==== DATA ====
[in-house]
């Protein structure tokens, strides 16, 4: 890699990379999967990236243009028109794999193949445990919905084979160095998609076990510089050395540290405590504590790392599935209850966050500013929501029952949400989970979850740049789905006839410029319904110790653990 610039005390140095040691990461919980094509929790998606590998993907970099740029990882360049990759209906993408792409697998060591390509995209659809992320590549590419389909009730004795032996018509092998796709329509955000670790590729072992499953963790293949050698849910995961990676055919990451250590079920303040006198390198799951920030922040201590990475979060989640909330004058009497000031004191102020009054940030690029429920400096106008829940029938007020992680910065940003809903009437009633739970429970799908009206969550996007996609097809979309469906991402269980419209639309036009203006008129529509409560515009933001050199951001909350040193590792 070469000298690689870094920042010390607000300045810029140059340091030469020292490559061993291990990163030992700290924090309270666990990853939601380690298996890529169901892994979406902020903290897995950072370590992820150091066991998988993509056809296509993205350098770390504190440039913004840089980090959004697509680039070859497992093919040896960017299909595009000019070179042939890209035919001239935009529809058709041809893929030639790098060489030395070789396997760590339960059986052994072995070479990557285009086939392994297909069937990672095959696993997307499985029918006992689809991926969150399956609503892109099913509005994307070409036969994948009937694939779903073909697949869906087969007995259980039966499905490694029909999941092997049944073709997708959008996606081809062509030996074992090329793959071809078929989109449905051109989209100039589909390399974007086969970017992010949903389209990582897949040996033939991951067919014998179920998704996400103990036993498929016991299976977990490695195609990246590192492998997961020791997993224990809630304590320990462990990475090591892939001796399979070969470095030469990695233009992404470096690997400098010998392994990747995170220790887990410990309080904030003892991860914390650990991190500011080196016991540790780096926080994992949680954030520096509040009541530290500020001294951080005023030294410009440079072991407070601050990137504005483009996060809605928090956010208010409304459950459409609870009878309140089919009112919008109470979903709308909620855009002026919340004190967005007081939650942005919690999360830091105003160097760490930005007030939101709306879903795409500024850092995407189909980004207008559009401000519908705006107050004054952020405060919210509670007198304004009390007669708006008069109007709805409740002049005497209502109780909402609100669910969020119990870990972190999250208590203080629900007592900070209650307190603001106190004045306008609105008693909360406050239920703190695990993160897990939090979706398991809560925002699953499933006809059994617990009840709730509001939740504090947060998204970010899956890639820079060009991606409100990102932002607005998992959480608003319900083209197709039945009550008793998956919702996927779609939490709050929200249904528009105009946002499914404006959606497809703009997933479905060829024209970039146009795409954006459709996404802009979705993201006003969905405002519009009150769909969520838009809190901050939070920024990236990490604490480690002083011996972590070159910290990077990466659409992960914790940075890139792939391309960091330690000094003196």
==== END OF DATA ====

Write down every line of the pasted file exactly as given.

[in-house]
């Protein structure tokens, strides 16, 4: 890699990379999967990236243009028109794999193949445990919905084979160095998609076990510089050395540290405590504590790392599935209850966050500013929501029952949400989970979850740049789905006839410029319904110790653990 610039005390140095040691990461919980094509929790998606590998993907970099740029990882360049990759209906993408792409697998060591390509995209659809992320590549590419389909009730004795032996018509092998796709329509955000670790590729072992499953963790293949050698849910995961990676055919990451250590079920303040006198390198799951920030922040201590990475979060989640909330004058009497000031004191102020009054940030690029429920400096106008829940029938007020992680910065940003809903009437009633739970429970799908009206969550996007996609097809979309469906991402269980419209639309036009203006008129529509409560515009933001050199951001909350040193590792 070469000298690689870094920042010390607000300045810029140059340091030469020292490559061993291990990163030992700290924090309270666990990853939601380690298996890529169901892994979406902020903290897995950072370590992820150091066991998988993509056809296509993205350098770390504190440039913004840089980090959004697509680039070859497992093919040896960017299909595009000019070179042939890209035919001239935009529809058709041809893929030639790098060489030395070789396997760590339960059986052994072995070479990557285009086939392994297909069937990672095959696993997307499985029918006992689809991926969150399956609503892109099913509005994307070409036969994948009937694939779903073909697949869906087969007995259980039966499905490694029909999941092997049944073709997708959008996606081809062509030996074992090329793959071809078929989109449905051109989209100039589909390399974007086969970017992010949903389209990582897949040996033939991951067919014998179920998704996400103990036993498929016991299976977990490695195609990246590192492998997961020791997993224990809630304590320990462990990475090591892939001796399979070969470095030469990695233009992404470096690997400098010998392994990747995170220790887990410990309080904030003892991860914390650990991190500011080196016991540790780096926080994992949680954030520096509040009541530290500020001294951080005023030294410009440079072991407070601050990137504005483009996060809605928090956010208010409304459950459409609870009878309140089919009112919008109470979903709308909620855009002026919340004190967005007081939650942005919690999360830091105003160097760490930005007030939101709306879903795409500024850092995407189909980004207008559009401000519908705006107050004054952020405060919210509670007198304004009390007669708006008069109007709805409740002049005497209502109780909402609100669910969020119990870990972190999250208590203080629900007592900070209650307190603001106190004045306008609105008693909360406050239920703190695990993160897990939090979706398991809560925002699953499933006809059994617990009840709730509001939740504090947060998204970010899956890639820079060009991606409100990102932002607005998992959480608003319900083209197709039945009550008793998956919702996927779609939490709050929200249904528009105009946002499914404006959606497809703009997933479905060829024209970039146009795409954006459709996404802009979705993201006003969905405002519009009150769909969520838009809190901050939070920024990236990490604490480690002083011996972590070159910290990077990466659409992960914790940075890139792939391309960091330690000094003196």